Gestures. I’m an observer of people and I tend to particularly watch expressions and mannerisms. Some people use their hands a lot when they talk, some pull on an ear lobe when they’re lying, some run their fingers through their hair when they’re thinking. Some people bend forward when they’re vehemently trying to get a point across or arguing. Imagine telling a friend a secret when there are others around and you don’t want them to hear – what do you do? You lean towards them and whisper in their ear – right? The point is people don’t just tend to stand like mannequins, with no movement at all apart from their lips when they speak. Use these sorts of things to add colour.

For extra examples and help, look back at my three-part series called Describing People;

Part 1 Part 2

Part 3

Immediate surroundings

Again you don’t want to overdo it, but give your readers a flavour of where your characters are. Are they in a 17th century mansion? Are they in a 1960’s semi-detached house? Are they in a café or posh restaurant? Are they in a park, wood or forest? Pick out one or two features and describe them a little so your readers can picture the scene.

World Building

When you write fantasy or sci-fi, you especially need to bring your world to your reader as it’ll be somewhere they can’t relate to. Is the sky always purple during the day? Is the grass blue? Do the trees have strange coloured leaves? Do the flowers talk?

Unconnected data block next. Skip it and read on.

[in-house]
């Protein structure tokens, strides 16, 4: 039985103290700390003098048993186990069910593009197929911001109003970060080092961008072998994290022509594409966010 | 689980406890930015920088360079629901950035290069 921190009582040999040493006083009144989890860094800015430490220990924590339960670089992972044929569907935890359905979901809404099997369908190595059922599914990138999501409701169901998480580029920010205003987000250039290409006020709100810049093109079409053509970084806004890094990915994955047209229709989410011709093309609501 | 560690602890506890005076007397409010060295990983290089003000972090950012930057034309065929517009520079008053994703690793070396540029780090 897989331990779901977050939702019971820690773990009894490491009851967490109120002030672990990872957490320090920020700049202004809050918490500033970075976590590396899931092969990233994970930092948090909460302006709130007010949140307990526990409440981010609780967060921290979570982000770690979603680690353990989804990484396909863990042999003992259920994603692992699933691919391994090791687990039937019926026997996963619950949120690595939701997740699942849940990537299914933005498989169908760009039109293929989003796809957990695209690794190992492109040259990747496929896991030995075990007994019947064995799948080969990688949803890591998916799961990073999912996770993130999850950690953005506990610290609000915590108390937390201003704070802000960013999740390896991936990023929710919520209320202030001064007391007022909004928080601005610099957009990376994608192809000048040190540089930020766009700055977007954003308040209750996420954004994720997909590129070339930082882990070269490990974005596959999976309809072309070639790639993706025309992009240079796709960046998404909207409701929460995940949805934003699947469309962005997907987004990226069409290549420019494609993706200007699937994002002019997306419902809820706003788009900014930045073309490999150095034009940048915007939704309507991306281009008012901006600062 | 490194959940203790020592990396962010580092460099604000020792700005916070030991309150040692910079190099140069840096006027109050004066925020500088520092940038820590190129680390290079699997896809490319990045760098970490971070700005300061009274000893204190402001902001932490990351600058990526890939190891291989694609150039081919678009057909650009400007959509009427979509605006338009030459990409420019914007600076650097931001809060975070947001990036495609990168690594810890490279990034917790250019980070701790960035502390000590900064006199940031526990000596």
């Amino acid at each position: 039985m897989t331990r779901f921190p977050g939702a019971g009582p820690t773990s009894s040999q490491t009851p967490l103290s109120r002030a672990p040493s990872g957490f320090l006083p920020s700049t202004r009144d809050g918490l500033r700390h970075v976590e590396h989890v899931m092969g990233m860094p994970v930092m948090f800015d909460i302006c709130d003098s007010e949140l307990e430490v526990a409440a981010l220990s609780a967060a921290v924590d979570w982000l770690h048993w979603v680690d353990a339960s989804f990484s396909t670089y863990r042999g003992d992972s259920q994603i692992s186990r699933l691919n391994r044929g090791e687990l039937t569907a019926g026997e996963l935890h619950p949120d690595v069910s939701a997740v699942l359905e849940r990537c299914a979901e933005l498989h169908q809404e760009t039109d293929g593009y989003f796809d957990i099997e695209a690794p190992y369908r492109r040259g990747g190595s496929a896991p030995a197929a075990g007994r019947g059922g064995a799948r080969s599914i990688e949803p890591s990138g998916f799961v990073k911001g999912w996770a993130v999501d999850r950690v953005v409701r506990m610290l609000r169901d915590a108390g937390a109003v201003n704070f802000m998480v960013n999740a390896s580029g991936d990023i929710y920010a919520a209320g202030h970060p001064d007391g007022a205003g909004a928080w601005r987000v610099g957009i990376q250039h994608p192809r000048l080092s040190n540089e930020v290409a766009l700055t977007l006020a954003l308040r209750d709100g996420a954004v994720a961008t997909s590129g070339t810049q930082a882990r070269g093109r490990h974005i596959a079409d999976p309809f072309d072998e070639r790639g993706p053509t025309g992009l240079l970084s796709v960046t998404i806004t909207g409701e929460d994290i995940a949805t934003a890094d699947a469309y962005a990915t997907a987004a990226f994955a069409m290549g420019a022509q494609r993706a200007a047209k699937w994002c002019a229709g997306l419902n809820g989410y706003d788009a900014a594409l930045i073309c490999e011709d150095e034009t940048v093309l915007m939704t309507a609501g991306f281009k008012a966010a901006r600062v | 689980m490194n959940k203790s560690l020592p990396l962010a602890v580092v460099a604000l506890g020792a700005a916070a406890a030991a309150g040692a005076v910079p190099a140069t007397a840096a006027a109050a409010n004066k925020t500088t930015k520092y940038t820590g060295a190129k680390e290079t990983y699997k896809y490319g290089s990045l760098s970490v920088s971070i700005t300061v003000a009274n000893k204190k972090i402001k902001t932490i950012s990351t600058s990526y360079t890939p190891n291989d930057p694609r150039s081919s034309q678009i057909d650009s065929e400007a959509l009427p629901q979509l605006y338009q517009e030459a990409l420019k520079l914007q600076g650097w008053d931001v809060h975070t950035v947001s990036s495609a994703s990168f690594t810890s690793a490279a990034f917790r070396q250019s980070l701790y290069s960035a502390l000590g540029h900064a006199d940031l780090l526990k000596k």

I’m going to use a small example here from Tower of Bones by Connie J Jasperson and her world of Neveyah. Her main characters are on a quest and they are approaching a place called Mal Evol which has been taken over by a dark God. She describes the Mountains of the Moon where some of the face is as shiny and smooth as glass. The land approaching Mal Evol has been turned from fertile to poisoned soil which will only sustain thorn bushes and trees higher than the head of the tallest character on the quest. She describes strange Rat People who seem part human yet are vicious and attack for no reason, Thundercows which cannot be eaten by humans and will only eat the thorn bushes. And so the list goes on. Through her brilliant depiction and use of ‘colour’, she had brought her world of Neveyah to life. But the best thing is she hasn’t overdone it. She gives the reader just enough description in each place for them to form a picture, without detracting from the action.

A thorn forest